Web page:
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Hindsight would have haunted Birkin though. The Blowers were fast but proved unreliable – two entered the 1930 Le Mans 24 Hours race but neither finished. The W.O. four-pot 4½ units were however just what the doctor ordered, with the Barnato/Bernard Rubin version taking the 1928 Le Mans win and a pair, as mentioned earlier and depicted by Cuneo, came home second and third in 1929 behind a Speed Six.

As the name suggests the Speed Six, introduced in 1926, makes use of a six-cylinder engine – in simplistic terms the 4½ engine with an extra two pistons added. The development started off in 1924 with a 4½-litre straight-six derived from the 3-litre lump. W.O. had fitted the test unit to a chassis and in order to hide the car’s real identity fitted it with a large Freestone and Webb tourer body and registered it as a Sun. Part of his test session included driving the Sun down to watch the 1924 French Grand Prix in Lyon. By coincidence, on the way home he pulled up next to another disguised car and recognising the driver as the Rolls-Royce tester, a dice soon ensued. The cars were inseparable, with the race only ending when the Rolls driver had to stop to pick up his hat that had blown off. This little race played a major role in real races to come.

Bentley was made aware that the Sun had no real performance advantage over the Rolls and had to do something. The solution was true to his theory of no replacement for displacement and he increased the six-cylinder’s bore from 80mm to 100mm, thereby enlarging the capacity of the engine to 6597cc. Again he employed an overhead camshaft, four valves per cylinder and a single-piece cast-iron block/cylinder head, eliminating the need for a head gasket.

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In its most simplistic configuration, with a single Smiths five-jet carburettor, twin ignition magnetos and 4.4:1 compression ratio the 6½-litre delivered 147 horses at 3500rpm. Wearing large, heavy coachwork it was however not an ideal race car but its heart was as good as gold, and so in 1928 Bentley offered up the power unit to a shorter chassis with lighter bodywork and the Speed Six was born. With twin S.U. carbs, a new camshaft profile and 5.3:1 compression ratio the road-going Speed Six upped the game to 180bhp at 3500rpm but the team cars that took part at Le Mans topped the magical 200bhp mark, thanks the addition of another carburettor and 6.1:1 compression figure. This, coupled with a lightweight body that used fabric panel skins (as opposed to metal), created the ultimate performance car that went on to win Le Mans in 1929 and take positions one and two the following year – Barnato teamed up with Glen Kidston to win and Frank Clement secured second, sharing with Richard Watney.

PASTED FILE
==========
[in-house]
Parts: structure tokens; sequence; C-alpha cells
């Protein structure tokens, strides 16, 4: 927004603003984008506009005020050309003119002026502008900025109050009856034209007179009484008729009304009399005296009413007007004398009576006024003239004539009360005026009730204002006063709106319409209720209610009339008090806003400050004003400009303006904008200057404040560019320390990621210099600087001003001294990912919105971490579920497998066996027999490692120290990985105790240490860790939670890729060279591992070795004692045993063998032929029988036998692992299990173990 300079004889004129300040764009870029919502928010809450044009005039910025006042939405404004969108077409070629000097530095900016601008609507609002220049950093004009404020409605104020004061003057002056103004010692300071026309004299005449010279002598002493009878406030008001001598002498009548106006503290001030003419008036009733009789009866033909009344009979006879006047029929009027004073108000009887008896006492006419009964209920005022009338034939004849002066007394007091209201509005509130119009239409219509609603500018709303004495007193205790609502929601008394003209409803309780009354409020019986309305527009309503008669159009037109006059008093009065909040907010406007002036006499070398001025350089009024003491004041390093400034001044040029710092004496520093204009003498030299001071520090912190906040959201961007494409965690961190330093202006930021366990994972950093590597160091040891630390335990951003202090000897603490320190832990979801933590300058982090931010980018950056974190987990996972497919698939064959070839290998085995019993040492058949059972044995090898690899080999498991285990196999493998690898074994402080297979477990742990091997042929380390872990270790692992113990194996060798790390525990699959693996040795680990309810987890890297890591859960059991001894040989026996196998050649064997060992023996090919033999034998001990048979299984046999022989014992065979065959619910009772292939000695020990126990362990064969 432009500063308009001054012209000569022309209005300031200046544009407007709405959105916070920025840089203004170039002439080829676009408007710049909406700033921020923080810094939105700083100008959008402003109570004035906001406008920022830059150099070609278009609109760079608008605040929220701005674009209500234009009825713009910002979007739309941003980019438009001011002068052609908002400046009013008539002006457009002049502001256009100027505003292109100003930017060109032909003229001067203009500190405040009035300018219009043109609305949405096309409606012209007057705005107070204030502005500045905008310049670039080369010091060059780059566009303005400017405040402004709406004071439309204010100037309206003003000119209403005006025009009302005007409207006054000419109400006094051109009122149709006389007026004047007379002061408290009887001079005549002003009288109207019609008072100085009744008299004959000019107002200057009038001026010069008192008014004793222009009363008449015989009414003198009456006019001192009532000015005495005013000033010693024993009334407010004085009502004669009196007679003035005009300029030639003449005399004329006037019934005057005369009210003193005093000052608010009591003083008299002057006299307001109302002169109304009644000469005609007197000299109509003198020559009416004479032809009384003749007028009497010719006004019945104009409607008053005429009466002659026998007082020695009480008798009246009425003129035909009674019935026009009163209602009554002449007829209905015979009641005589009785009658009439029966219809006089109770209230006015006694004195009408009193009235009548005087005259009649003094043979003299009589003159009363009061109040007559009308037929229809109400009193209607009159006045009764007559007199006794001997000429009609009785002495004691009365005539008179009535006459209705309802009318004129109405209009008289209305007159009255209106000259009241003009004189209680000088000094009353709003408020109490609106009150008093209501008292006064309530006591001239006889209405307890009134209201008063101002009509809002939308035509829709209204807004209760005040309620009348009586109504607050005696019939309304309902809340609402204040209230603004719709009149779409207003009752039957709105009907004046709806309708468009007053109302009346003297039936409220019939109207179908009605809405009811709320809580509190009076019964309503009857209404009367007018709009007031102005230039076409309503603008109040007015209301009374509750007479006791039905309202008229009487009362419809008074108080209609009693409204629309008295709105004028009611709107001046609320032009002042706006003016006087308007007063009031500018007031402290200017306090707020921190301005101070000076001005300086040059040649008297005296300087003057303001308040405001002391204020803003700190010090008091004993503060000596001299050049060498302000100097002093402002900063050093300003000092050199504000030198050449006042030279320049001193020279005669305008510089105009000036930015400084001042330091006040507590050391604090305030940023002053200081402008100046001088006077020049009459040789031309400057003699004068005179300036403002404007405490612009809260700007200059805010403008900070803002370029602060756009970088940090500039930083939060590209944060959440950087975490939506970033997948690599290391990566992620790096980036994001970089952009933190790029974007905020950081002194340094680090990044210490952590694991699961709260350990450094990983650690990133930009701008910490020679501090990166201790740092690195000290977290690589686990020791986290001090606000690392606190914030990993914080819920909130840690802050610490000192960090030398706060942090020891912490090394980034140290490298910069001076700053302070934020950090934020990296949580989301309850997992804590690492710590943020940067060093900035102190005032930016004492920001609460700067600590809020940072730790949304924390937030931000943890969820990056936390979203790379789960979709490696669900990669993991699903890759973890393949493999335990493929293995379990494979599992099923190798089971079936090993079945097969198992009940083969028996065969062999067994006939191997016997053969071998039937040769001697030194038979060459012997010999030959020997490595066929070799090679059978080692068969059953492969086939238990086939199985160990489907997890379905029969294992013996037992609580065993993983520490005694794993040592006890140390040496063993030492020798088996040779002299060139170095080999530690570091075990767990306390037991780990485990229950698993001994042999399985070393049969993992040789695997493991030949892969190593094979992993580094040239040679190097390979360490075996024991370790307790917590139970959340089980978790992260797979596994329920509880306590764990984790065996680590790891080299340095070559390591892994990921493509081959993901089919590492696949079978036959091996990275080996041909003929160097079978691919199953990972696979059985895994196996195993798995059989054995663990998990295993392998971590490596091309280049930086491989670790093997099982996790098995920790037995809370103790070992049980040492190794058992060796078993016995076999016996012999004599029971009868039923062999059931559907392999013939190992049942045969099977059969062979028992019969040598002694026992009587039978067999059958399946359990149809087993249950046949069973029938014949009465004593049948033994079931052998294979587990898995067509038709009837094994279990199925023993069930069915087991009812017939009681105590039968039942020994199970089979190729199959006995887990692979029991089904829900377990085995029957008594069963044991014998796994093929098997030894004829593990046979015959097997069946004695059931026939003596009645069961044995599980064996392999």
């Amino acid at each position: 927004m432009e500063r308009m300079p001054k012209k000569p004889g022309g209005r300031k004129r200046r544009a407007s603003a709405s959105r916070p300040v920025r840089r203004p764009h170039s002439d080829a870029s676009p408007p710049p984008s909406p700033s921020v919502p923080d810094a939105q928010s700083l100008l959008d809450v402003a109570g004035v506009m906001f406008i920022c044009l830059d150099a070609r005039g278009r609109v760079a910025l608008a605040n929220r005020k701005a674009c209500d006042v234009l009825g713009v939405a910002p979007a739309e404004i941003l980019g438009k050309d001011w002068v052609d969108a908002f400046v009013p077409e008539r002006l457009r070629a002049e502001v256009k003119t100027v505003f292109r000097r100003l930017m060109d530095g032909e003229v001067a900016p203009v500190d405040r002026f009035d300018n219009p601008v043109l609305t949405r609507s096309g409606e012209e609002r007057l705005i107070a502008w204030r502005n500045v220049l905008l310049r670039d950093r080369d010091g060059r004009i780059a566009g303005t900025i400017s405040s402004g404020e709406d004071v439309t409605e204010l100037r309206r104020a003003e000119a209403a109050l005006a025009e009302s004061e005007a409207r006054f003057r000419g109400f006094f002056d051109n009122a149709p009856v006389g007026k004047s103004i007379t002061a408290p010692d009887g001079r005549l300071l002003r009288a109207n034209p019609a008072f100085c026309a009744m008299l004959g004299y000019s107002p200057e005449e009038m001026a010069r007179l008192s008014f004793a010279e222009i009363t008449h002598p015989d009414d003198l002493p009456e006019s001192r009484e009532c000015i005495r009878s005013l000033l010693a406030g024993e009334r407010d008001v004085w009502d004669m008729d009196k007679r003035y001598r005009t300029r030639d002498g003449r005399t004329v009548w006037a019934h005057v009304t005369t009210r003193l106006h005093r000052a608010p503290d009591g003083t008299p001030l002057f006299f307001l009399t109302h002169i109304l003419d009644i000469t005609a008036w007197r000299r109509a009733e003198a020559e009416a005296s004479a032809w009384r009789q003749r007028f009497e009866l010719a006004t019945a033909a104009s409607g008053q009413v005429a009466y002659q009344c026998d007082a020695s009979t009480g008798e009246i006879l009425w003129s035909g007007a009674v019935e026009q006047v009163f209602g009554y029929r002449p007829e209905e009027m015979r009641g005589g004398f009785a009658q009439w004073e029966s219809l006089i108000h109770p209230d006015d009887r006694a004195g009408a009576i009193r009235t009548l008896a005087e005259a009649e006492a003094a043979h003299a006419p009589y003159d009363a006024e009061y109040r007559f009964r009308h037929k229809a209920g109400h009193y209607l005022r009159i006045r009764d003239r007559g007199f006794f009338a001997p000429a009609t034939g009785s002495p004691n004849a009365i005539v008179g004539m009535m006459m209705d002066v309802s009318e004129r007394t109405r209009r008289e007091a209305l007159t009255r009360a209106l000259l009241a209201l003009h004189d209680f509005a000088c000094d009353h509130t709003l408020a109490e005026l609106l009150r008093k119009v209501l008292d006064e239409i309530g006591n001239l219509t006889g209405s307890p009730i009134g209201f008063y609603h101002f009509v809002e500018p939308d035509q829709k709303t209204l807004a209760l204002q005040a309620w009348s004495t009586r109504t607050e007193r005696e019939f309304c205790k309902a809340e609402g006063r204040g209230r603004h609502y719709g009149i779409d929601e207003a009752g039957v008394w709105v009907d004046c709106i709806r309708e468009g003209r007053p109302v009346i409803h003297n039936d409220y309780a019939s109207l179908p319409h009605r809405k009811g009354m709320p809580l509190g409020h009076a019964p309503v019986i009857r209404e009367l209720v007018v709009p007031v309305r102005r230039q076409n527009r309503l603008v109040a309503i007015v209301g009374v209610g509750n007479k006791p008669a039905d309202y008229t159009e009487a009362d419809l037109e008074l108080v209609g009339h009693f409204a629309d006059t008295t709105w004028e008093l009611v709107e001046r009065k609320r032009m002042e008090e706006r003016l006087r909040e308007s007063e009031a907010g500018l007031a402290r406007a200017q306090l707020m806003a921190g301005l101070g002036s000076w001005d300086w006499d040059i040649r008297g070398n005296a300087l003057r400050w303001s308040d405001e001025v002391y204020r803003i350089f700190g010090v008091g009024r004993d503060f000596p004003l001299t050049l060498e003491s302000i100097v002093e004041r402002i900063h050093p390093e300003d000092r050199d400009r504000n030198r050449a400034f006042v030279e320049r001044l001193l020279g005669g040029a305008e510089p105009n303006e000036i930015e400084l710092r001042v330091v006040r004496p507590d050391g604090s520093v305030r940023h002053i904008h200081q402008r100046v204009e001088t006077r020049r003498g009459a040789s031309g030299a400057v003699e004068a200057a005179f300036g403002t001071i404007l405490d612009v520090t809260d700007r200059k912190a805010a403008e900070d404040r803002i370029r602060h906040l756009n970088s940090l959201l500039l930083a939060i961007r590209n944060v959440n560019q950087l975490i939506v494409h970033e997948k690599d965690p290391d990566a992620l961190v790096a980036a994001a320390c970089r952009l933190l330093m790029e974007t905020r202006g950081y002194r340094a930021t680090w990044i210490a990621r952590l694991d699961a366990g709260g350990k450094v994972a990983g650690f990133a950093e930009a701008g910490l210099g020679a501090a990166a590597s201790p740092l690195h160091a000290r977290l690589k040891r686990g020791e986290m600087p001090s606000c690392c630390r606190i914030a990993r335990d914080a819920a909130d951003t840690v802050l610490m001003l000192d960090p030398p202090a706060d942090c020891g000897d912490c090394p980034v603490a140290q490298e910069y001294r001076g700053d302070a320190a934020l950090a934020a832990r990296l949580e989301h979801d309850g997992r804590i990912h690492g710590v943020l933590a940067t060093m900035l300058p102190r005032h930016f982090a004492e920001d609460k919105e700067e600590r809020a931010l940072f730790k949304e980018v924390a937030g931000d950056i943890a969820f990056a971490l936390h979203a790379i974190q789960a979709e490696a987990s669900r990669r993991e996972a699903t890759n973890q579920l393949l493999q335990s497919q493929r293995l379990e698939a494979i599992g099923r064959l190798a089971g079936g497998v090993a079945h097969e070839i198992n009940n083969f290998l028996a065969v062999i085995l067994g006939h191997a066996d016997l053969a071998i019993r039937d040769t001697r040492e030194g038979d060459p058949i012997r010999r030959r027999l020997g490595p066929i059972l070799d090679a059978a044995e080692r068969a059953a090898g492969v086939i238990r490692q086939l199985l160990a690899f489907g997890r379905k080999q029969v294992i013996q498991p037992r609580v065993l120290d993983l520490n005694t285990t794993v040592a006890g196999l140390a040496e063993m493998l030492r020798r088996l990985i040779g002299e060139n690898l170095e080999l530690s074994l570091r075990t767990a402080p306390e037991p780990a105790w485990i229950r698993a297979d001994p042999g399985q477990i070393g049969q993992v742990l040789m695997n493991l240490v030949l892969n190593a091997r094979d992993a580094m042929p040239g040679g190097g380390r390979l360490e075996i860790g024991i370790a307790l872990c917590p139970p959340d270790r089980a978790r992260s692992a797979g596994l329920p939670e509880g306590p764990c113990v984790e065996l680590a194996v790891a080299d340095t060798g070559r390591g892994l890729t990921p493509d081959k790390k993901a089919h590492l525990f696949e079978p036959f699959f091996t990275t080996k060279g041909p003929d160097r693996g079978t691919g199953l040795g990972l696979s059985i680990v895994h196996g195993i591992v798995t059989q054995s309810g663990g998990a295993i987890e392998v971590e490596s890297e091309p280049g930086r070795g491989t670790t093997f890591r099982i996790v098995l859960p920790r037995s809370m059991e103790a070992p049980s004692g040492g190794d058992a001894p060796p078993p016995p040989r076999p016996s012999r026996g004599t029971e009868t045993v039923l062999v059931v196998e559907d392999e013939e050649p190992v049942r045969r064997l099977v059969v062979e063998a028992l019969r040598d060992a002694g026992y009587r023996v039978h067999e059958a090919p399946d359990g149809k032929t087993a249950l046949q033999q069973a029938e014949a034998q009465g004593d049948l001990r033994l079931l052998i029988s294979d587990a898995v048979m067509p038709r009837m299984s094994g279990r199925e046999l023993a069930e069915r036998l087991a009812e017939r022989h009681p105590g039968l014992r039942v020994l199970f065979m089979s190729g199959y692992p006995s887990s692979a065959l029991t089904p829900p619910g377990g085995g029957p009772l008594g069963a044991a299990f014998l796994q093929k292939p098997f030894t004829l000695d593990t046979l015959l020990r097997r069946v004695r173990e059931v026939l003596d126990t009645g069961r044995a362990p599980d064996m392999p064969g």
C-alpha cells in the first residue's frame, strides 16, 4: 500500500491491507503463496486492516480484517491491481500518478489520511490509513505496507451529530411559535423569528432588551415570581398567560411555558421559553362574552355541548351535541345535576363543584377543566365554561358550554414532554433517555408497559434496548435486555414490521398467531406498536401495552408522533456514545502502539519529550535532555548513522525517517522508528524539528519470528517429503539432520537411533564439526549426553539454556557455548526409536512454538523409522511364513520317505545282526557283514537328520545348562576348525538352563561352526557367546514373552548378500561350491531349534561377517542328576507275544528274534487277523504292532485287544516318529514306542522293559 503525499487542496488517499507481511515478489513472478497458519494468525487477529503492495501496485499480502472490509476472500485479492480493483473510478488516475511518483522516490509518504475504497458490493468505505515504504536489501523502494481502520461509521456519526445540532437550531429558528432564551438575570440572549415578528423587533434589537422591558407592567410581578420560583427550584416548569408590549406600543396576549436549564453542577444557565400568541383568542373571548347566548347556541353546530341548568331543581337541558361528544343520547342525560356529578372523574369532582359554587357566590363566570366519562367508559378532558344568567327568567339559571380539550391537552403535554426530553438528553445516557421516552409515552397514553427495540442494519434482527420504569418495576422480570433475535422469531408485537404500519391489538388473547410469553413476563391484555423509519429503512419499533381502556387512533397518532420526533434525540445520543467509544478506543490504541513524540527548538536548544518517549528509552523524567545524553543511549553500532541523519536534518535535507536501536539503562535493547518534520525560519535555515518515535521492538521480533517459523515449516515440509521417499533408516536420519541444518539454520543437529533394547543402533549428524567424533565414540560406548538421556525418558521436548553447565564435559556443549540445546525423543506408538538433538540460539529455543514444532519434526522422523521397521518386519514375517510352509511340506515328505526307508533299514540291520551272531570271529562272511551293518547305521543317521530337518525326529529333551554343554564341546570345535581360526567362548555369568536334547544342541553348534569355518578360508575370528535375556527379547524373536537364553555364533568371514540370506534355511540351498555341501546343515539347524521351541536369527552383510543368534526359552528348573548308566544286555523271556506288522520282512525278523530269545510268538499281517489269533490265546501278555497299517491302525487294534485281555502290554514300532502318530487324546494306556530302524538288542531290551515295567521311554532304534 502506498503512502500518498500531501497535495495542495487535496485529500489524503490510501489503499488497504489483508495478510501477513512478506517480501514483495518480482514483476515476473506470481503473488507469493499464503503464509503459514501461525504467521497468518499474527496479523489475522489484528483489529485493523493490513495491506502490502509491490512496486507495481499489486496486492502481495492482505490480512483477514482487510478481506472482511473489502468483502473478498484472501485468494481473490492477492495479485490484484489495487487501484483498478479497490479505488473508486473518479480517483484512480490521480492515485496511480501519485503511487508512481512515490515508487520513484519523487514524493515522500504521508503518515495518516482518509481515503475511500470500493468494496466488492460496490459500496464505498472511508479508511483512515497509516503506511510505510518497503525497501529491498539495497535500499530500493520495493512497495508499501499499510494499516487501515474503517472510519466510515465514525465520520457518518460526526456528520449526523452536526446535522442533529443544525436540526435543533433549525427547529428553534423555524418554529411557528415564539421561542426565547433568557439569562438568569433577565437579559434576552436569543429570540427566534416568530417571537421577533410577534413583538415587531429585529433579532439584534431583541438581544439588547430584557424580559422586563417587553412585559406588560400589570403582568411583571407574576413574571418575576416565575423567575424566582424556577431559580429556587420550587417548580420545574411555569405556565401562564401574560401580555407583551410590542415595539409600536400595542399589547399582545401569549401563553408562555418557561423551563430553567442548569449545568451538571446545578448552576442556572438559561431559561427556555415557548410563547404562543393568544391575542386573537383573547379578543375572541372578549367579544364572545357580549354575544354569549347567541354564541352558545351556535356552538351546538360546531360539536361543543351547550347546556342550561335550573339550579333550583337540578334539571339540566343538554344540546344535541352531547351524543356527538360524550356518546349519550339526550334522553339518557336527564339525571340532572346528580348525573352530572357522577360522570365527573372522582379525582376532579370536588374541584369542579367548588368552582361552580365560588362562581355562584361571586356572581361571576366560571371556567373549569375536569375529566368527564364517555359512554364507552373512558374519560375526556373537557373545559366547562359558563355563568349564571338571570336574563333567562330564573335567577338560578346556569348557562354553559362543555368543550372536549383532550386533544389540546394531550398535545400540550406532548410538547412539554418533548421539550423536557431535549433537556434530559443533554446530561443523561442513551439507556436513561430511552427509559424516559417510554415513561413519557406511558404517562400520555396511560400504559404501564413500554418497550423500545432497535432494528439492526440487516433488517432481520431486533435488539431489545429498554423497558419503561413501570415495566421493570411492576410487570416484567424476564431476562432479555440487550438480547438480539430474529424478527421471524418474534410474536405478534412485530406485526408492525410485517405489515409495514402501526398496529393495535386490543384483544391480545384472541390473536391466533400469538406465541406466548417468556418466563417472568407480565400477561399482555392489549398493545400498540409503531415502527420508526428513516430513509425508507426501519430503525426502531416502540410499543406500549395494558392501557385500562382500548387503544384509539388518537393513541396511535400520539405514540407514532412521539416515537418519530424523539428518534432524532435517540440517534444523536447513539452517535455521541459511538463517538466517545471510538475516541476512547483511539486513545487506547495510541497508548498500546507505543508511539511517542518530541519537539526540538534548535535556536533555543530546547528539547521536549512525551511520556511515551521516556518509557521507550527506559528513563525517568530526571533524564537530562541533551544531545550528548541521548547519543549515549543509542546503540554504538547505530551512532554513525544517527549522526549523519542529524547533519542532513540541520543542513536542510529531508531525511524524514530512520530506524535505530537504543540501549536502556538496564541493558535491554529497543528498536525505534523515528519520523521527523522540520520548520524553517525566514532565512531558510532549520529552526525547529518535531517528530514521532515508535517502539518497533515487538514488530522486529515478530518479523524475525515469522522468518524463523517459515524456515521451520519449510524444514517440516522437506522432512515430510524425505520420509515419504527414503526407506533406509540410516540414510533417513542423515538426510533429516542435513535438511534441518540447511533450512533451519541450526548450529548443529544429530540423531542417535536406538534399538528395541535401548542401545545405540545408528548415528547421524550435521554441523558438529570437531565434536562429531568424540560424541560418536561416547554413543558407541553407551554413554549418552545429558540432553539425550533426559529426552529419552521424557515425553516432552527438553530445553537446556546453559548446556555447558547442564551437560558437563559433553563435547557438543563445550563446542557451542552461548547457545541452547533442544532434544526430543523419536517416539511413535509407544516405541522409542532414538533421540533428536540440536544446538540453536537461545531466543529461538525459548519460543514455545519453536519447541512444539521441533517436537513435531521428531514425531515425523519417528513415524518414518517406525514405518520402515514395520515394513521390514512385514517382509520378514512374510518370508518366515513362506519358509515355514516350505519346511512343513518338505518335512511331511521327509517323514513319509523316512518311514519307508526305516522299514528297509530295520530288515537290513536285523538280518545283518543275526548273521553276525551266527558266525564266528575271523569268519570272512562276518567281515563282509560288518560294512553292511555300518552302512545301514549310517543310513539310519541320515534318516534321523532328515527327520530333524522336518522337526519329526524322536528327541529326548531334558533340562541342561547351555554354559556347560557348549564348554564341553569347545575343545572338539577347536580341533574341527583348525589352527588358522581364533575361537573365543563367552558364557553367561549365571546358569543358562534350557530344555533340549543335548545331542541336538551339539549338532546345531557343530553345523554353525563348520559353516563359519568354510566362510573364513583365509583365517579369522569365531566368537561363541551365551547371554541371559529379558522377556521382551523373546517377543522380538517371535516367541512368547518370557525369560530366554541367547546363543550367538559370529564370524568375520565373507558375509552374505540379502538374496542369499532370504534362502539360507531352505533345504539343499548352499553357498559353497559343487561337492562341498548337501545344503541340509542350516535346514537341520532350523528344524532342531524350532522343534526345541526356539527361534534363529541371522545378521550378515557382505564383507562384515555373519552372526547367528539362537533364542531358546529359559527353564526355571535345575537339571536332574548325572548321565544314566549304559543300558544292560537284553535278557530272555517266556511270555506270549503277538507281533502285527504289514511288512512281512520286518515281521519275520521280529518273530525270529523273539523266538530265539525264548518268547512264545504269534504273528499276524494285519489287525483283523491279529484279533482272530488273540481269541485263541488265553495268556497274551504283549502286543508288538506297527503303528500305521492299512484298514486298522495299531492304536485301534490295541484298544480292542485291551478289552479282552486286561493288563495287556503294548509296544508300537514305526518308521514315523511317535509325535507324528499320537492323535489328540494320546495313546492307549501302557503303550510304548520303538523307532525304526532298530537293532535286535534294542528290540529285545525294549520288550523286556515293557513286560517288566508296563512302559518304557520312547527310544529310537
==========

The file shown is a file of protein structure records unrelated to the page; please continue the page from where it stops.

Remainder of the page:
With race-derived details in abundance this beautifully created team car replica brings home the point that the big Bentley is more than just a powerful engine or fast truck. Every aspect of the car shows W.O.’s endurance racing focus, and how the cars were made to be comfortable and easy to drive speedily for long periods, quick to service at pit stops and in the event of a mechanical problem out on track, carry the tools and parts required to get going again. The attention to detail is phenomenal – just look at the quick release flip-top fuel filler cap (opening into the largest tank neck to ensure fast refuelling), the door handle protruding out the top so the pit crew can easily open the door from the outside, a stone guard on both the headlights and petrol tank, knock-on Rudge-Whitworth wire wheels, chicken mesh to hold the exhaust insulation in place, firewall mounted spare spark plugs and best of all is how the leather bonnet-securing belts are folded to make for quick, singlehanded undoing.

Between 1926 and 1930 Bentley made 362 road-going 6½-litre and 182 Speed Six vehicles, and while the Blower Bentley is often the most talked about, the Speed Six is the most successful. W.O. Bentley was an ingenious engineer that meticulously considered every part’s individual function and then manufactured them with such attention to detail that they not only operated reliably under the hardships of sustained spirited driving but were also a work of art. And the Speed Six race cars were the pinnacle of this approach.